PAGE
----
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Breakthrough 1976-08
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Breakthrough 1976-08 - Page 6. August 1976. Special Collections, University of Houston Libraries. University of Houston Digital Library. Web. July 29, 2014. http://digital.lib.uh.edu/collection/feminist/item/3208/show/3193.

Disclaimer: This is a general citation for reference purposes. Please consult the most recent edition of your style manual for the proper formatting of the type of source you are citing. If the date given in the citation does not match the date on the digital item, use the more accurate date below the digital item.

(August 1976). Breakthrough 1976-08 - Page 6. Houston and Texas Feminist and Lesbian Newsletters. Special Collections, University of Houston Libraries. Retrieved from http://digital.lib.uh.edu/collection/feminist/item/3208/show/3193

Disclaimer: This is a general citation for reference purposes. Please consult the most recent edition of your style manual for the proper formatting of the type of source you are citing. If the date given in the citation does not match the date on the digital item, use the more accurate date below the digital item.

Breakthrough 1976-08 - Page 6, August 1976, Houston and Texas Feminist and Lesbian Newsletters, Special Collections, University of Houston Libraries, accessed July 29, 2014, http://digital.lib.uh.edu/collection/feminist/item/3208/show/3193.

Disclaimer: This is a general citation for reference purposes. Please consult the most recent edition of your style manual for the proper formatting of the type of source you are citing. If the date given in the citation does not match the date on the digital item, use the more accurate date below the digital item.

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Compound Item Description
Title Breakthrough 1976-08
Publisher Breakthrough Publishing Co.
Date August 1976
Description Vol. 1 No. 7
Subject.Topical (LCSH)
  • Women--Texas--Periodicals
  • Feminism--United States--Periodicals
Subject.Geographic (TGN)
  • Houston, Texas
Genre (AAT)
  • periodicals
Language English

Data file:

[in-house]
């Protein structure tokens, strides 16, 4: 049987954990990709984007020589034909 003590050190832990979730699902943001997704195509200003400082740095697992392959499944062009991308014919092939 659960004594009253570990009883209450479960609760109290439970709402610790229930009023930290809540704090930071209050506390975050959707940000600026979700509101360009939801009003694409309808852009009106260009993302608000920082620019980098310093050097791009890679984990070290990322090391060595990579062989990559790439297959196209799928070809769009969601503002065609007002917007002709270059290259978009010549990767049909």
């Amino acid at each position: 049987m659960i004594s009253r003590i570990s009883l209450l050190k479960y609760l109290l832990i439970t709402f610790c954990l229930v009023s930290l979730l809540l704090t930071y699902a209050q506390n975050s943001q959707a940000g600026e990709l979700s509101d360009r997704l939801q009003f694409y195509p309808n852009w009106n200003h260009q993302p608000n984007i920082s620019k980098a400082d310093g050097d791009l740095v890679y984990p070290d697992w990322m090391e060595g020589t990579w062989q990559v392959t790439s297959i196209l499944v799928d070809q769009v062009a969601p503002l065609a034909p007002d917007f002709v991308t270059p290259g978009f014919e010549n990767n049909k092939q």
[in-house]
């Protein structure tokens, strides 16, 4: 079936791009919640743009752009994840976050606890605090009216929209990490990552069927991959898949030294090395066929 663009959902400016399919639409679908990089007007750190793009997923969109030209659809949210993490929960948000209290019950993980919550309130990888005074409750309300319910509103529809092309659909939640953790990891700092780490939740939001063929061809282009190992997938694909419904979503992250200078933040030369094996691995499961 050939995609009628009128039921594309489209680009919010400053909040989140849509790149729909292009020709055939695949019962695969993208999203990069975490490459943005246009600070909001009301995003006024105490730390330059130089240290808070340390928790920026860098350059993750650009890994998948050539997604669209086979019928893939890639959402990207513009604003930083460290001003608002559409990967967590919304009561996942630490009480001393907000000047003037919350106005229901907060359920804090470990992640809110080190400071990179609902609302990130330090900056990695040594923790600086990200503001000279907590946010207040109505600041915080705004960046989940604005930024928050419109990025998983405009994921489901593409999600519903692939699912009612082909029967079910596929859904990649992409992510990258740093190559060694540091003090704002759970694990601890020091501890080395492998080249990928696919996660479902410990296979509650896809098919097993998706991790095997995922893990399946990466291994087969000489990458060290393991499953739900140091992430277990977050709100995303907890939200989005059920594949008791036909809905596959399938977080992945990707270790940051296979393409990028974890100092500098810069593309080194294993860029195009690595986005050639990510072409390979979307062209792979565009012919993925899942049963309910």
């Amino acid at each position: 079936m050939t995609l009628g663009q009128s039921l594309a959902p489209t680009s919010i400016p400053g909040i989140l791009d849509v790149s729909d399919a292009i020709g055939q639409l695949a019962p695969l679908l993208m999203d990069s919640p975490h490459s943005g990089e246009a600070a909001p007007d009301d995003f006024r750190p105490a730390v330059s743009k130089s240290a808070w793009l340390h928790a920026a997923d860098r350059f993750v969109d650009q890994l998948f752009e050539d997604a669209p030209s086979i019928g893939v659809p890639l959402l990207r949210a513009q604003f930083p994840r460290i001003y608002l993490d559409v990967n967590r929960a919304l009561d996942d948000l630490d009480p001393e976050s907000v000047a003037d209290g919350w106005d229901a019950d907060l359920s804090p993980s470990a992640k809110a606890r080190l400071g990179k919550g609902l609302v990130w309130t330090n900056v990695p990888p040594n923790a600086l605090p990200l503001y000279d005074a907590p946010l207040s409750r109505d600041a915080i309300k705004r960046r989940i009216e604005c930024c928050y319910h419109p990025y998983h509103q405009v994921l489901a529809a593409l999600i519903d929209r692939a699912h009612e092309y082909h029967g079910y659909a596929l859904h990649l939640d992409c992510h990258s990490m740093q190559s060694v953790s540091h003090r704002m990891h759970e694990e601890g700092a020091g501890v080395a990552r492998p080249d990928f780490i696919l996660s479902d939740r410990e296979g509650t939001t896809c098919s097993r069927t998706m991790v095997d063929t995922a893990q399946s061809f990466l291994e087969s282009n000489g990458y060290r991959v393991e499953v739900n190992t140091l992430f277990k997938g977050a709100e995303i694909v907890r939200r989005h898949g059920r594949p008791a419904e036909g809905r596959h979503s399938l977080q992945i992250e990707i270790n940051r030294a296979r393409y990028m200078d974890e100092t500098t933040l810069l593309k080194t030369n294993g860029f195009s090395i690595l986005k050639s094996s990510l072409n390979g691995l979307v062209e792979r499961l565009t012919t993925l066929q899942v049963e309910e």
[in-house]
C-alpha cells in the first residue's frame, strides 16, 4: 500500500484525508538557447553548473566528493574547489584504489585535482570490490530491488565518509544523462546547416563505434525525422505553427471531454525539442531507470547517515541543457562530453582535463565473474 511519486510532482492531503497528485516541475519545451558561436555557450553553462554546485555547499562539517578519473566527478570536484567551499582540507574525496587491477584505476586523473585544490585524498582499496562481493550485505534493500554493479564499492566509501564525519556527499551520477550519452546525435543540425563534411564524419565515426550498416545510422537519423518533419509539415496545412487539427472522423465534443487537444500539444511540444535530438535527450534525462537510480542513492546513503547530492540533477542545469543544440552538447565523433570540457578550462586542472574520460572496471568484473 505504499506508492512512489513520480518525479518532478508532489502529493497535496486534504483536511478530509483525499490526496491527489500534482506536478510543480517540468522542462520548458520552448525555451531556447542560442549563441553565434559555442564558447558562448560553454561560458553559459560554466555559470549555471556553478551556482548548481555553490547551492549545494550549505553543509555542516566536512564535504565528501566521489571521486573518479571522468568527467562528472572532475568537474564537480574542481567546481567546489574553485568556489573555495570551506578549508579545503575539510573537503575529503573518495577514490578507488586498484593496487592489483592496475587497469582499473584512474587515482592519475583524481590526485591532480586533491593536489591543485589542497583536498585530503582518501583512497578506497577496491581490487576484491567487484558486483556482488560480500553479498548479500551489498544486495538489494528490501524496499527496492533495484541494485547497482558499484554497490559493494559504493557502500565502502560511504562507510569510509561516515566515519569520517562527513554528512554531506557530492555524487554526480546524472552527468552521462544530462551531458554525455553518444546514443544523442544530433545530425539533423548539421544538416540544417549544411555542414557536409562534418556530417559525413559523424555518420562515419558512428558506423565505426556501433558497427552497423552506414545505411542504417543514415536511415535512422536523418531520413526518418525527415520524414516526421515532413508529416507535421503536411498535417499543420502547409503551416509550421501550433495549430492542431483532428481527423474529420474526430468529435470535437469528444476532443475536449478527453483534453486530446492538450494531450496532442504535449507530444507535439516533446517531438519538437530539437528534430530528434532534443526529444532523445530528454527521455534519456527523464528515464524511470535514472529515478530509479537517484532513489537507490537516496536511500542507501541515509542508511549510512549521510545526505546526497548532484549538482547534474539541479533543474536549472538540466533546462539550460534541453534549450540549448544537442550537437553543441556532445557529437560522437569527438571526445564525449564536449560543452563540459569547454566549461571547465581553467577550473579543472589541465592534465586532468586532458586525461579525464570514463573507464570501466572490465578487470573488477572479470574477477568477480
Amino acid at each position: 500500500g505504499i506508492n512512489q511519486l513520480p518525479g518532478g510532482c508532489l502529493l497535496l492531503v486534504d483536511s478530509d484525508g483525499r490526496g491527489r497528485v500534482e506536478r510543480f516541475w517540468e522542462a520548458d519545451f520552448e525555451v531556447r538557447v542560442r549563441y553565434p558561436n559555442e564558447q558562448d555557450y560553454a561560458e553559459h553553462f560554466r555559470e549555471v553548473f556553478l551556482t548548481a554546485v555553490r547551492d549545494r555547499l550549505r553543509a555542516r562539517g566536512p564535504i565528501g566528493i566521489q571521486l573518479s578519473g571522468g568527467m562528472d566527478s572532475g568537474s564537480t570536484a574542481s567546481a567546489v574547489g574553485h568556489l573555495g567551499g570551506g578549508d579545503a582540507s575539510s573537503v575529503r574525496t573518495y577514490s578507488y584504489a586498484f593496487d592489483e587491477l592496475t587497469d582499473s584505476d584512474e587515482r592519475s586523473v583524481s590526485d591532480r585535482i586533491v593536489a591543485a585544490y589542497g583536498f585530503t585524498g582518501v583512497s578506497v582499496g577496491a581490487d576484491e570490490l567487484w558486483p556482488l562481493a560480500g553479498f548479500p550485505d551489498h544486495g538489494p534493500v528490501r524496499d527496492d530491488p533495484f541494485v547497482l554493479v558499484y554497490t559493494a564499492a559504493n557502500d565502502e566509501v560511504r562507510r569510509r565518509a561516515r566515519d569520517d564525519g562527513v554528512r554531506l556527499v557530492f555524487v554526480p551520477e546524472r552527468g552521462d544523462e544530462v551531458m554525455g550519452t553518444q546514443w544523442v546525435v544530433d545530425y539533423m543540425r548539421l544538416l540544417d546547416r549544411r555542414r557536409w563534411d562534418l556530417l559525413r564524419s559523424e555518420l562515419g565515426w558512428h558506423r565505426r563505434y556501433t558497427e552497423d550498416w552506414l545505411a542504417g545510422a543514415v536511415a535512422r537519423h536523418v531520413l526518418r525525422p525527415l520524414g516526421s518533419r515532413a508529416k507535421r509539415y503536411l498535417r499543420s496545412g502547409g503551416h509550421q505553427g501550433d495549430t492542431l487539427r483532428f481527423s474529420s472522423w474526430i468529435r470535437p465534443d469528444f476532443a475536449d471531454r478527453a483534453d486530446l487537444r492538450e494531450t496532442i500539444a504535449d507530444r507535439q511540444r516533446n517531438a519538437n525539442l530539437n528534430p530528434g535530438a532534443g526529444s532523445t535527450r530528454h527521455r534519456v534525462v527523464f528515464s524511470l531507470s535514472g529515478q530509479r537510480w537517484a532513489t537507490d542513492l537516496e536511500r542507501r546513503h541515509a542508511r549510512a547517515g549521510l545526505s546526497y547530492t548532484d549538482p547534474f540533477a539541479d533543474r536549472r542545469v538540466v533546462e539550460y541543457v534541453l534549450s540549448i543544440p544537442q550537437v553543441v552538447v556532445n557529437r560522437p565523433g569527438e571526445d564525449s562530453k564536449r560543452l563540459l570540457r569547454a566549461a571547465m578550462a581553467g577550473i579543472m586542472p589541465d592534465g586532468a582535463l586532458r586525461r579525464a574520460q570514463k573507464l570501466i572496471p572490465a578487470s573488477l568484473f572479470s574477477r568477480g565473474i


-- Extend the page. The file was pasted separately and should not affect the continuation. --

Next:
Physical Description 20 page periodical
Format (IMT)
  • image/jpeg
Original Item Location http://library.uh.edu/record=b2332726~S11
Digital Collection Houston and Texas Feminist and Lesbian Newsletters
Digital Collection URL http://digital.lib.uh.edu/collection/feminist
Repository Special Collections, University of Houston Libraries
Repository URL http://info.lib.uh.edu/about/campus-libraries-collections/special-collections
Use and Reproduction Educational use only, no other permissions given. Copyright to this resource is held by the content creator, author, artist or other entity, and is provided here for educational purposes only. It may not be reproduced or distributed in any format without written permission of the copyright owner. For more information please see the UH Digital Library Fair Use policy on the “About” page of this website.
File name index.cpd
Item Description
Title Page 6
Subject.Topical (LCSH)
  • Women--Texas--Periodicals
  • Feminism--United States--Periodicals
Repository Special Collections, University of Houston Libraries
Use and Reproduction Educational use only, no other permissions given. Copyright to this resource is held by the content creator, author, artist or other entity, and is provided here for educational purposes only. It may not be reproduced or distributed in any format without written permission of the copyright owner. For more information please see the UH Digital Library Fair Use policy on the “About” page of this website.